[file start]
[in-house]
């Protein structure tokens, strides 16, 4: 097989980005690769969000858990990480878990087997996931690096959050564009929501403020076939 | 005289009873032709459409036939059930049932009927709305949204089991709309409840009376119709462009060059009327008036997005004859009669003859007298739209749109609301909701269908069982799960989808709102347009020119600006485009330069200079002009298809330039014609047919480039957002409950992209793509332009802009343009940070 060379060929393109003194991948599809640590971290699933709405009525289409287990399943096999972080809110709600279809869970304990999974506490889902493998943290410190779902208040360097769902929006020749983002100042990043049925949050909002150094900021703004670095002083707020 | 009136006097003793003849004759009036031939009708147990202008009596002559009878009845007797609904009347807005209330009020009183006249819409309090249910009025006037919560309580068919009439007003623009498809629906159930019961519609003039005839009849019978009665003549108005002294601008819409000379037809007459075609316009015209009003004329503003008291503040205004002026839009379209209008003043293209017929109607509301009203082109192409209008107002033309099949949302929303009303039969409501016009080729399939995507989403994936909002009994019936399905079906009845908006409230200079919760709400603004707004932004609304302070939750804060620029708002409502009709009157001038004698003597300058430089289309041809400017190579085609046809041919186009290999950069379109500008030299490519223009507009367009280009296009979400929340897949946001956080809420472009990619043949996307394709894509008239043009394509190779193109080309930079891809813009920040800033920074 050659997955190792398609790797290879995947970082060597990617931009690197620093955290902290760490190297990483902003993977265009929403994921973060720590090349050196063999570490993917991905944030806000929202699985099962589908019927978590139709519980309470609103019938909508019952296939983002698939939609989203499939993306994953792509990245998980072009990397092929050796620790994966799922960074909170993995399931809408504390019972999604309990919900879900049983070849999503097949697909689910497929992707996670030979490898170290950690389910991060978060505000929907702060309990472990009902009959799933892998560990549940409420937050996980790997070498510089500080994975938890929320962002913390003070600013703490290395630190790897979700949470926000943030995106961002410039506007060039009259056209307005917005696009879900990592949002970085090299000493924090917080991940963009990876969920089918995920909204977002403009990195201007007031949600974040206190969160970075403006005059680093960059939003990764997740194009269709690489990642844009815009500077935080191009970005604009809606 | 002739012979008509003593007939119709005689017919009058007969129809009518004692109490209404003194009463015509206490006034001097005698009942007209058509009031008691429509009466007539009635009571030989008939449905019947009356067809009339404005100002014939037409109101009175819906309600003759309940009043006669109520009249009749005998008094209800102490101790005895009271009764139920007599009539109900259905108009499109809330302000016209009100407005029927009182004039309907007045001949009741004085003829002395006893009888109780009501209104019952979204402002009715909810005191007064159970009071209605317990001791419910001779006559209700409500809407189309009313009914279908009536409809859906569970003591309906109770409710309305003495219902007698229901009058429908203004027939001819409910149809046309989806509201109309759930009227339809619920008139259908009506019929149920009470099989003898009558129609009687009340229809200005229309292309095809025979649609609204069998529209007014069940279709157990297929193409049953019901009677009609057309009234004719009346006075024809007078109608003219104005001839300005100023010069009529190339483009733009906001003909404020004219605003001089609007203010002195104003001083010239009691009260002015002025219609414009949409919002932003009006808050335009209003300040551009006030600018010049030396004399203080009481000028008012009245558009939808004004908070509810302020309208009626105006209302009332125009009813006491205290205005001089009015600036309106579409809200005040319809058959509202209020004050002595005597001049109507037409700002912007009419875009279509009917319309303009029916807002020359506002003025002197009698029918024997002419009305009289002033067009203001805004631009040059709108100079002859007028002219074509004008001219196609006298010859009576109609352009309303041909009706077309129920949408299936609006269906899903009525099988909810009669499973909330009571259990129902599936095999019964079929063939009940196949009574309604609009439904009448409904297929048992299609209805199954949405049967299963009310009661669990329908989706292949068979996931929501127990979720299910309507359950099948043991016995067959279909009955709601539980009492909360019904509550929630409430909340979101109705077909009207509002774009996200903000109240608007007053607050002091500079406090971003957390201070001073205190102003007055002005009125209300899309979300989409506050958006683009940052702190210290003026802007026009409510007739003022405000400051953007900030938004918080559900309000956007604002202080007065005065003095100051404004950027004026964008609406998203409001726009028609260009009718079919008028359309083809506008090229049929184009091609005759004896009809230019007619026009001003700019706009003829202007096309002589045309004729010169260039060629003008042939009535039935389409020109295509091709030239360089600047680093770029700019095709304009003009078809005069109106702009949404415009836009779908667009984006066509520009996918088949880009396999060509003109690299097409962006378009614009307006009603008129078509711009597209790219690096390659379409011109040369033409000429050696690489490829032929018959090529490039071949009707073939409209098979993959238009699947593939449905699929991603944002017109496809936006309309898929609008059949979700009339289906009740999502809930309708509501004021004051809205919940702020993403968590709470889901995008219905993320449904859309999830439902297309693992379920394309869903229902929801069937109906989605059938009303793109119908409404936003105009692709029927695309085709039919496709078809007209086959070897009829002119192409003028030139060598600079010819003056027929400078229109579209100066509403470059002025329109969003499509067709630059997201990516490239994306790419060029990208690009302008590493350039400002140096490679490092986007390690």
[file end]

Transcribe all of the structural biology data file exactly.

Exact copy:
[in-house]
């Protein structure tokens, strides 16, 4: 097989980005690769969000858990990480878990087997996931690096959050564009929501403020076939 | 005289009873032709459409036939059930049932009927709305949204089991709309409840009376119709462009060059009327008036997005004859009669003859007298739209749109609301909701269908069982799960989808709102347009020119600006485009330069200079002009298809330039014609047919480039957002409950992209793509332009802009343009940070 060379060929393109003194991948599809640590971290699933709405009525289409287990399943096999972080809110709600279809869970304990999974506490889902493998943290410190779902208040360097769902929006020749983002100042990043049925949050909002150094900021703004670095002083707020 | 009136006097003793003849004759009036031939009708147990202008009596002559009878009845007797609904009347807005209330009020009183006249819409309090249910009025006037919560309580068919009439007003623009498809629906159930019961519609003039005839009849019978009665003549108005002294601008819409000379037809007459075609316009015209009003004329503003008291503040205004002026839009379209209008003043293209017929109607509301009203082109192409209008107002033309099949949302929303009303039969409501016009080729399939995507989403994936909002009994019936399905079906009845908006409230200079919760709400603004707004932004609304302070939750804060620029708002409502009709009157001038004698003597300058430089289309041809400017190579085609046809041919186009290999950069379109500008030299490519223009507009367009280009296009979400929340897949946001956080809420472009990619043949996307394709894509008239043009394509190779193109080309930079891809813009920040800033920074 050659997955190792398609790797290879995947970082060597990617931009690197620093955290902290760490190297990483902003993977265009929403994921973060720590090349050196063999570490993917991905944030806000929202699985099962589908019927978590139709519980309470609103019938909508019952296939983002698939939609989203499939993306994953792509990245998980072009990397092929050796620790994966799922960074909170993995399931809408504390019972999604309990919900879900049983070849999503097949697909689910497929992707996670030979490898170290950690389910991060978060505000929907702060309990472990009902009959799933892998560990549940409420937050996980790997070498510089500080994975938890929320962002913390003070600013703490290395630190790897979700949470926000943030995106961002410039506007060039009259056209307005917005696009879900990592949002970085090299000493924090917080991940963009990876969920089918995920909204977002403009990195201007007031949600974040206190969160970075403006005059680093960059939003990764997740194009269709690489990642844009815009500077935080191009970005604009809606 | 002739012979008509003593007939119709005689017919009058007969129809009518004692109490209404003194009463015509206490006034001097005698009942007209058509009031008691429509009466007539009635009571030989008939449905019947009356067809009339404005100002014939037409109101009175819906309600003759309940009043006669109520009249009749005998008094209800102490101790005895009271009764139920007599009539109900259905108009499109809330302000016209009100407005029927009182004039309907007045001949009741004085003829002395006893009888109780009501209104019952979204402002009715909810005191007064159970009071209605317990001791419910001779006559209700409500809407189309009313009914279908009536409809859906569970003591309906109770409710309305003495219902007698229901009058429908203004027939001819409910149809046309989806509201109309759930009227339809619920008139259908009506019929149920009470099989003898009558129609009687009340229809200005229309292309095809025979649609609204069998529209007014069940279709157990297929193409049953019901009677009609057309009234004719009346006075024809007078109608003219104005001839300005100023010069009529190339483009733009906001003909404020004219605003001089609007203010002195104003001083010239009691009260002015002025219609414009949409919002932003009006808050335009209003300040551009006030600018010049030396004399203080009481000028008012009245558009939808004004908070509810302020309208009626105006209302009332125009009813006491205290205005001089009015600036309106579409809200005040319809058959509202209020004050002595005597001049109507037409700002912007009419875009279509009917319309303009029916807002020359506002003025002197009698029918024997002419009305009289002033067009203001805004631009040059709108100079002859007028002219074509004008001219196609006298010859009576109609352009309303041909009706077309129920949408299936609006269906899903009525099988909810009669499973909330009571259990129902599936095999019964079929063939009940196949009574309604609009439904009448409904297929048992299609209805199954949405049967299963009310009661669990329908989706292949068979996931929501127990979720299910309507359950099948043991016995067959279909009955709601539980009492909360019904509550929630409430909340979101109705077909009207509002774009996200903000109240608007007053607050002091500079406090971003957390201070001073205190102003007055002005009125209300899309979300989409506050958006683009940052702190210290003026802007026009409510007739003022405000400051953007900030938004918080559900309000956007604002202080007065005065003095100051404004950027004026964008609406998203409001726009028609260009009718079919008028359309083809506008090229049929184009091609005759004896009809230019007619026009001003700019706009003829202007096309002589045309004729010169260039060629003008042939009535039935389409020109295509091709030239360089600047680093770029700019095709304009003009078809005069109106702009949404415009836009779908667009984006066509520009996918088949880009396999060509003109690299097409962006378009614009307006009603008129078509711009597209790219690096390659379409011109040369033409000429050696690489490829032929018959090529490039071949009707073939409209098979993959238009699947593939449905699929991603944002017109496809936006309309898929609008059949979700009339289906009740999502809930309708509501004021004051809205919940702020993403968590709470889901995008219905993320449904859309999830439902297309693992379920394309869903229902929801069937109906989605059938009303793109119908409404936003105009692709029927695309085709039919496709078809007209086959070897009829002119192409003028030139060598600079010819003056027929400078229109579209100066509403470059002025329109969003499509067709630059997201990516490239994306790419060029990208690009302008590493350039400002140096490679490092986007390690």